I remember reading Luke 1 and 2 and thinking to myself how silly it is that Luke, or whoever wrote Luke’s Gospel, just so happened to know private thoughts and events in Mary’s life decades after the fact. Luke’s telling of Mary’s song and her personal thoughts surrounding the life of Jesus seemed so contrived, and only reinforced my ever-growing belief at the time that the books of the Bible were just fabrications.
It’s been years since these thoughts crossed my mind, but I was reminded of them as I continued reading Ramsay’s Was Christ born at Bethlehem? : A Study on Credibility of St. Luke, 2nd Edition. Ramsay sheds light on the question with scholarly mastery in depicting Luke’s role as a historian in a way that far outpaces the dogmatic assertions that Luke mystically happened to know Mary’s decades-old thoughts through divine inspiration.
Luke claimed that eyewitnesses had delivered to him the things that he wrote (Luke 1:2), and he desired to compile a narrative of things that he believed had really happened. Luke’s gospel is, therefore, an account composed through thorough investigation rather than mystical revelation. This does not mean Luke was not divinely inspired in his undertaking. But it does give insight to his method and claimed sources of information. This also leaves us with two possibilities. Either Luke was the historian he claimed to be, or he was deceptively posing as one.
With this in mind, we may arrive at a better understanding of how Luke wrote about private events in Mary’s life and still expected people to believe he knew what he was talking about. The simple answer is that Luke claiming to be a historian working off of eyewitness accounts wanted to give his readers the impression that he had gained information about Mary’s life from Mary herself or from somebody intimately close to her. Ramsay writes, “It is not in keeping with the ancient style that he should formally name his authority; but he does not leave it doubtful whose authority he believed himself to have.”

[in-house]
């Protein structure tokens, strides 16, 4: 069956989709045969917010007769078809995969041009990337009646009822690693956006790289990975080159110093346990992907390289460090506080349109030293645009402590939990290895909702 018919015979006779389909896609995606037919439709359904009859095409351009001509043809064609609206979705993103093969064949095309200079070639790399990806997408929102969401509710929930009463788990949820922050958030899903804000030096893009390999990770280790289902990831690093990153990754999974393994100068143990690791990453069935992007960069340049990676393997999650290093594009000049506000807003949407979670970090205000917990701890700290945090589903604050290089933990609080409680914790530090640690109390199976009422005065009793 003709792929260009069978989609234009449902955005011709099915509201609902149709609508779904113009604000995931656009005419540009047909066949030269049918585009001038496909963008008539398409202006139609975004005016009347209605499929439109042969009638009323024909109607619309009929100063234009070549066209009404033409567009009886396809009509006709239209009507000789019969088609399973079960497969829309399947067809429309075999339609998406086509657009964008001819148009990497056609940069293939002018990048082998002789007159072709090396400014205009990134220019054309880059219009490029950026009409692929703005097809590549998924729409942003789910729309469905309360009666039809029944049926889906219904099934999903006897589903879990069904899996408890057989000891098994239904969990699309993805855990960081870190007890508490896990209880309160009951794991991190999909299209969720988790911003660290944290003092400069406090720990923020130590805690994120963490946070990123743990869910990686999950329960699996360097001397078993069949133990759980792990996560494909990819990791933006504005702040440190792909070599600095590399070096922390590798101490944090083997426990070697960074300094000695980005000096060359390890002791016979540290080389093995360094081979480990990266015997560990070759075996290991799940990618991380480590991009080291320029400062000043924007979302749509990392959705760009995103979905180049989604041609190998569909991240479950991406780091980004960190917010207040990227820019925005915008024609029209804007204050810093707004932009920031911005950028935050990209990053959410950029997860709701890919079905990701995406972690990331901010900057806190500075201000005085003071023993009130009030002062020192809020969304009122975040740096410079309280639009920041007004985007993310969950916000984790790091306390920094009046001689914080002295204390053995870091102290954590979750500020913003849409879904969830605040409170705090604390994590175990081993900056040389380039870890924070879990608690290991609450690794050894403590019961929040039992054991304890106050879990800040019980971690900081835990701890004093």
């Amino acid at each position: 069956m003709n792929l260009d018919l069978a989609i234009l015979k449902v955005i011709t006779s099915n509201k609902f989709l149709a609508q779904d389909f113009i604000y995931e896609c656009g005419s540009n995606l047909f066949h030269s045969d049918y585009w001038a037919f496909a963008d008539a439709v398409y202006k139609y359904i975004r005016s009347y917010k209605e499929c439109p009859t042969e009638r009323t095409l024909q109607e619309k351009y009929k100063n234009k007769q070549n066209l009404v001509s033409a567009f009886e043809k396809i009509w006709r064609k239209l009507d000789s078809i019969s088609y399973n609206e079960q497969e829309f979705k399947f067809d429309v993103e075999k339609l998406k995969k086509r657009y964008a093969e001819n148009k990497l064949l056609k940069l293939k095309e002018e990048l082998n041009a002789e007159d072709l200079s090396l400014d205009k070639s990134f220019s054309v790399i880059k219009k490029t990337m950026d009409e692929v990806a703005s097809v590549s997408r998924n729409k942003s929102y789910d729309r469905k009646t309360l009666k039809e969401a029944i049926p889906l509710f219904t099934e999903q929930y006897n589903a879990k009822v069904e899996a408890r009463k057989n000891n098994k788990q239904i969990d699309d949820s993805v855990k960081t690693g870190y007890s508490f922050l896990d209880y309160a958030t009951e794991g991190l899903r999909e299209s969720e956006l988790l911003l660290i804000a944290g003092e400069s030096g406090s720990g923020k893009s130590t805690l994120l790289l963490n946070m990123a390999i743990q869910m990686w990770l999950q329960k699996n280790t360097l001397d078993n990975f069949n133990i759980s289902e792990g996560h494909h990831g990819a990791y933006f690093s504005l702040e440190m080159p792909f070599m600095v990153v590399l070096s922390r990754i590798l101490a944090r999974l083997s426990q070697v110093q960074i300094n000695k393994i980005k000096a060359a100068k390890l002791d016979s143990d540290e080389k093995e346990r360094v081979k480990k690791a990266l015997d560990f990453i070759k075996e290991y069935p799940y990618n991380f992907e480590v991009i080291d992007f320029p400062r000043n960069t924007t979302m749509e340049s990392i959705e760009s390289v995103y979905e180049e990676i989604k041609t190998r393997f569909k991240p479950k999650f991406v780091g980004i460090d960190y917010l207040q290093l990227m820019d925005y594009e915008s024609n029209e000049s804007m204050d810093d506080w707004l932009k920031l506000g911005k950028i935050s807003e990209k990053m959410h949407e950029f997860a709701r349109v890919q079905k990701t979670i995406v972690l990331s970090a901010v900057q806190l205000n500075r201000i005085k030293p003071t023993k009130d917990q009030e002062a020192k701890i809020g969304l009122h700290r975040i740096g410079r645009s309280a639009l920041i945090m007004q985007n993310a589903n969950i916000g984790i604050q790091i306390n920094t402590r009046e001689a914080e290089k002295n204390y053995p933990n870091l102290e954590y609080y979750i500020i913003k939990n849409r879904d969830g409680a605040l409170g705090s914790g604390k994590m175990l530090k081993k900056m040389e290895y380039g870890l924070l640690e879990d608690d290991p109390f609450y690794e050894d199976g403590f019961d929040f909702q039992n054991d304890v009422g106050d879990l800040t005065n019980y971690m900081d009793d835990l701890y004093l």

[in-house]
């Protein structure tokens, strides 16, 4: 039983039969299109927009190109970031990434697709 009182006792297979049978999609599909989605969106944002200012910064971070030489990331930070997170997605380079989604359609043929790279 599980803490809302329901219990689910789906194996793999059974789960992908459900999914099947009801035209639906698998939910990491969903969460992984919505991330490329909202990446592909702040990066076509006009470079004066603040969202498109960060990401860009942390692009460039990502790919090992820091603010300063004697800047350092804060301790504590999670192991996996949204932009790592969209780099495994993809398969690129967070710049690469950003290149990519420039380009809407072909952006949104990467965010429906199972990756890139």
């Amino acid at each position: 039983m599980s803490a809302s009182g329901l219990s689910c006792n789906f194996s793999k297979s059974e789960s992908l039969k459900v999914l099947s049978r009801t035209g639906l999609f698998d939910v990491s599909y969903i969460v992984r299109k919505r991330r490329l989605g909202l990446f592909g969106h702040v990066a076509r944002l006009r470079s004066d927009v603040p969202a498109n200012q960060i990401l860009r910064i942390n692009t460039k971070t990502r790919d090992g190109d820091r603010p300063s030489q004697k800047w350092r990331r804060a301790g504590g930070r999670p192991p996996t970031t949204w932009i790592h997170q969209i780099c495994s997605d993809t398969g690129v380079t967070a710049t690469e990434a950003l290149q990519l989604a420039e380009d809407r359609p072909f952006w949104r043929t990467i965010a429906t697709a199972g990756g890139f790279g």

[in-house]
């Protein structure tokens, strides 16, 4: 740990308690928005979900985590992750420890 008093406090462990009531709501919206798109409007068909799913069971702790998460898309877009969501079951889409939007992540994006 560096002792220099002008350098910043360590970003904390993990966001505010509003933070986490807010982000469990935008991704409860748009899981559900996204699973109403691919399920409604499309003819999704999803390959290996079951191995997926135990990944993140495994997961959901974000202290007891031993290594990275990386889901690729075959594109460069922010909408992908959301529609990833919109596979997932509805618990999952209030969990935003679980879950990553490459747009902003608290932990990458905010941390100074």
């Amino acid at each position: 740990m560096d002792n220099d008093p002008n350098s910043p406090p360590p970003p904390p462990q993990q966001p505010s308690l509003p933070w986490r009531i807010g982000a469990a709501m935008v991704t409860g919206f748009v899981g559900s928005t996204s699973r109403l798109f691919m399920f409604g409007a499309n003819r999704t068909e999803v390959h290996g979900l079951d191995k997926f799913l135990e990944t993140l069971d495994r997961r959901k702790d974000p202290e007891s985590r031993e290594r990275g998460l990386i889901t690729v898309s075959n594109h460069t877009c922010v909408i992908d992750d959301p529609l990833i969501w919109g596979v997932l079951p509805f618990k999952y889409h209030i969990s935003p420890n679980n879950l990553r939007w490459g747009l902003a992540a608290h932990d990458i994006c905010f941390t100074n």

We see Luke’s implication in Luke 2:19 in which he writes, “Mary treasured up all these things, pondering them in her heart.” In Luke 2:51 he again wrote that, “his mother treasured up all these things in her heart.” By divulging knowledge of Mary’s own thoughts, Luke is suggesting that he went to Mary herself, or at least somebody who knew her intimately enough to know things that she is not recorded to have told anybody else.
There are other possible theories including the idea that Luke just pulled together and edited pre-existing documents (some of which may have claimed to have access to Mary’s thoughts), and that he really never did any true work as a historian. Ramsay goes on to provide answers to these objections, and I encourage the reader to find a copy of Ramsay and read it if they are interested in studying this topic further.
But the purpose of this blog post is simply to offer a reasonable means by which Luke could have known about things that he wouldn’t have known about unless he talked to the people who were there. The theory that Luke was going off of firsthand information is corroborated by his own stated purpose and method in his introduction.
This does not prove that he really was a reliable historian. But that’s the important question which we must now settle. If Luke is proven reliable in regards to his accounts that can be independently verified, then we may reasonably infer that he is equally reliable when he writes of things such as Mary’s private thoughts. If Luke is proven unreliable or spurious elsewhere, then we may cast the entirety of Luke’s work into doubt.
Either way, Luke claims to be a historian. Rather than dogmatically believing or disbelieving the Bible based on pre-existing prejudices, we must evaluate him as such and reasonably follow the evidence.
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